With JazzFest canceled, alternative strikes chord

CASSIDY KENDALL
THE SENTINEL-RECORD

HOT SPRINGS — The annual Hot Springs JazzFest has been canceled for the first time in its 28-year history, due to the coronavirus pandemic, but the Hot Springs Jazz Society has found an alternative method to carry out its mission of promoting, perpetuating and presenting jazz to the community in 2020.

“In the process of trying to present jazz over the past few months since March, we did start the Block Party Jazz neighborhood concerts, so although we have had to cancel this JazzFest outdoor concert this year for the first time, we are very excited to continue to be able to present jazz to the community in a new way that will include small attendee numbers, but stream to our membership and any of our Facebook friends; so one door closes and another one opens,” Jazz Society Executive Director Gretchen Miller-Taylor said.

According to a news release, the first Block Party Jazz concert was held in July at the home of Sharon and David Turrentine.

“This concert was attended by the Turrentines’ neighbors and livestreamed on Facebook,” the release said. “The positive response from neighbors and social media comments has encouraged the Jazz Society board to continue producing these small, socially distanced, concerts in neighborhoods throughout Hot Springs and the Village.”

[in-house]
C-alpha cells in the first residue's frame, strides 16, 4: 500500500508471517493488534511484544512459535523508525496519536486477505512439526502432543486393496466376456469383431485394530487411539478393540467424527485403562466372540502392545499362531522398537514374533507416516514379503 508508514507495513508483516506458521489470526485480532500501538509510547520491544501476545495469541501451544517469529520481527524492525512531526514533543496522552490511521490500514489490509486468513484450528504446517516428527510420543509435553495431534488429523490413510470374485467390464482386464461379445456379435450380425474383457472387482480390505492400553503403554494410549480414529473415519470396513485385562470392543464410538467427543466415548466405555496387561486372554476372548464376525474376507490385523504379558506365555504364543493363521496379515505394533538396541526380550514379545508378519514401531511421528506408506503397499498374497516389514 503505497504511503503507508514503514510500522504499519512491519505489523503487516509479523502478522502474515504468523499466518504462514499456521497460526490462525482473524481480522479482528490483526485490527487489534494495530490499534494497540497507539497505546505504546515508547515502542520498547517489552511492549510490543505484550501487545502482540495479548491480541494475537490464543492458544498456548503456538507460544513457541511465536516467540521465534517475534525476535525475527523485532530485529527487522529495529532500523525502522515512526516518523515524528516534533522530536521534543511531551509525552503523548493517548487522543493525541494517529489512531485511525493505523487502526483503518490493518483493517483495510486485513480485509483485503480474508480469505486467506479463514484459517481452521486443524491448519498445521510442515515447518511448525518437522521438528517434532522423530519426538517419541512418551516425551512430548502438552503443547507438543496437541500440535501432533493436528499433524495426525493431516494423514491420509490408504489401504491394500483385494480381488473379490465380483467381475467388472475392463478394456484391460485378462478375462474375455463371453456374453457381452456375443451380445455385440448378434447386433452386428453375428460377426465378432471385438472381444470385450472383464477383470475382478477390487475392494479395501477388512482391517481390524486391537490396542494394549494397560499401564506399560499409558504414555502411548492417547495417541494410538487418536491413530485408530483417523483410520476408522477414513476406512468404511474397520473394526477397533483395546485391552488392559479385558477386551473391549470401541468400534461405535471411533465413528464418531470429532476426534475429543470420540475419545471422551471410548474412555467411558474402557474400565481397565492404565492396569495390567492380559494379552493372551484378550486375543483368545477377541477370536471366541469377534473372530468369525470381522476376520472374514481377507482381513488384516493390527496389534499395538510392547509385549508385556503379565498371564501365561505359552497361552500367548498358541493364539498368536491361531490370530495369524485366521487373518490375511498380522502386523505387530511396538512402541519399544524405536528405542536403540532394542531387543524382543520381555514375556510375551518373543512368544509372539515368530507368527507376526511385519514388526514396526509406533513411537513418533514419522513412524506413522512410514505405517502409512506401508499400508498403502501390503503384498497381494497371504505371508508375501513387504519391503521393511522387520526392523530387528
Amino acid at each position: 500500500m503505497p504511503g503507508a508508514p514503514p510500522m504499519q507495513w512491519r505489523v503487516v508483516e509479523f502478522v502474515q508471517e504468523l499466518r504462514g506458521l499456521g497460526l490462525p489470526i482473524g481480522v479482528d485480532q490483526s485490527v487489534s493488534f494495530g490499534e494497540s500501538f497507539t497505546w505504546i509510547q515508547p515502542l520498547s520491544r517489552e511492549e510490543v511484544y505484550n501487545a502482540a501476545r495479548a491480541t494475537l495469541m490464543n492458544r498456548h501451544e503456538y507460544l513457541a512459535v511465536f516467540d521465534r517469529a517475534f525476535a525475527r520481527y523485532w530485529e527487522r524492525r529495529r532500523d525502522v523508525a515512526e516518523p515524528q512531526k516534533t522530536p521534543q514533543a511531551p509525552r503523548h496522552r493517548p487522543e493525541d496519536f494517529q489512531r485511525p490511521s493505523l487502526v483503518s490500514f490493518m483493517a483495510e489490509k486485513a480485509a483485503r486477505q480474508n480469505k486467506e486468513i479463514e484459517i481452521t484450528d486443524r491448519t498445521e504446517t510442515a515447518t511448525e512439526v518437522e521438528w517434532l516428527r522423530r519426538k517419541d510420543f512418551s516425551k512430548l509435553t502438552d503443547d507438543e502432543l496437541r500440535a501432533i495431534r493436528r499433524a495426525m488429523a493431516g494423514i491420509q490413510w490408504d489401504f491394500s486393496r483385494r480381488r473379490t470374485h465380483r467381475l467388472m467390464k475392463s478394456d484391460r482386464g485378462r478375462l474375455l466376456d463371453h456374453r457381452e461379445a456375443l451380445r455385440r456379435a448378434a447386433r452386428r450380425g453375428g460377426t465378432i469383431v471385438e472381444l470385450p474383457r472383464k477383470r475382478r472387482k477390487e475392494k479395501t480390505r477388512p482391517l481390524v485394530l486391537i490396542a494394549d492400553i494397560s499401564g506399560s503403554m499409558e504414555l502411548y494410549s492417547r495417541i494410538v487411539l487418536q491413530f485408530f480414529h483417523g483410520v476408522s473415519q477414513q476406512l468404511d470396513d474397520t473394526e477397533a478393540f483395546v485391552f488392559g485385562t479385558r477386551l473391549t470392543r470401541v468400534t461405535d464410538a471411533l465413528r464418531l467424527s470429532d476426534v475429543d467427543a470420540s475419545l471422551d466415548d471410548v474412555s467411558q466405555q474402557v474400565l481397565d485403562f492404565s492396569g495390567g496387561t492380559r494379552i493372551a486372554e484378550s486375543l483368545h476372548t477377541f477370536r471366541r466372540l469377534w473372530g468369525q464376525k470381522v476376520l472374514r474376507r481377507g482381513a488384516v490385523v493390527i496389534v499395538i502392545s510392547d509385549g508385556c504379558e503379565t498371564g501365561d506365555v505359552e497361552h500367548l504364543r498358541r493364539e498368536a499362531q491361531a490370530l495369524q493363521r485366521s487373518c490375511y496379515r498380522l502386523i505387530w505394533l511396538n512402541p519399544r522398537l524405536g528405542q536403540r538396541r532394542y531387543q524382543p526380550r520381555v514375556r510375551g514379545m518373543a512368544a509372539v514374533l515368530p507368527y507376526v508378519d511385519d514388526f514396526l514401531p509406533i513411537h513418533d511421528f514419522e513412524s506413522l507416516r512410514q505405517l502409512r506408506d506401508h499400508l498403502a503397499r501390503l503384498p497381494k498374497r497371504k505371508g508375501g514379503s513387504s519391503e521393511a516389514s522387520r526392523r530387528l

The next Block Party Jazz concert is scheduled for 7 p.m. Aug. 21 at the Universal Unitarian Village Church.

“The concert will present the John Leisenring Quintet featuring vocalist Fedett ‘Lady J’ Johnson,” the release said. “This event will also be attended by a small audience and livestreamed on the Hot Springs Jazz Society’s Face-book page. To attend this concert in the comfort of your easy chair, like the Hot Springs Jazz Society on Facebook and you can hear the music live.”

For anyone interested in hosting a Block Party Jazz concert in their neighborhood, Miller can be contacted at (501) 627-2425 or email HSJazzSociety@gmail.com .

As for the loss of this year’s JazzFest, which would have been the 29th annual event, Miller said the society’s board of directors decided on July 28 to fully cancel the event that was originally scheduled for Sept. 3-6.

“Originally we were going to have the Sept. 3 and 4 indoor concerts. Those were canceled immediately when we realized that wasn’t going to be a possibility,” she said. “The Sept. 5 concert, the block party outdoors on Broadway Street, we went ahead with all of the scheduling because we felt that was something we could offer the community since it was an outdoor event and presumably safe for the few people we expected to be attending.

“We were actually going to stream that, as well, on Face-book Live so we could reach a farther audience, knowing there were a lot of people who were not yet ready to venture out of their homes. But over the last couple of weeks, more about two weeks ago, when we started really researching the health department requirements … we decided that we were just not prepared to do it in such a way we felt we were going to keep the musicians, the audience and the volunteers safe, or as safe as they needed to be kept.”

Miller said the outdoor concert alone typically draws a crowd of 700-1,000 people.

The 2021 JazzFest concerts are expected to be held Sept. 2-5.Type your paragraph here.

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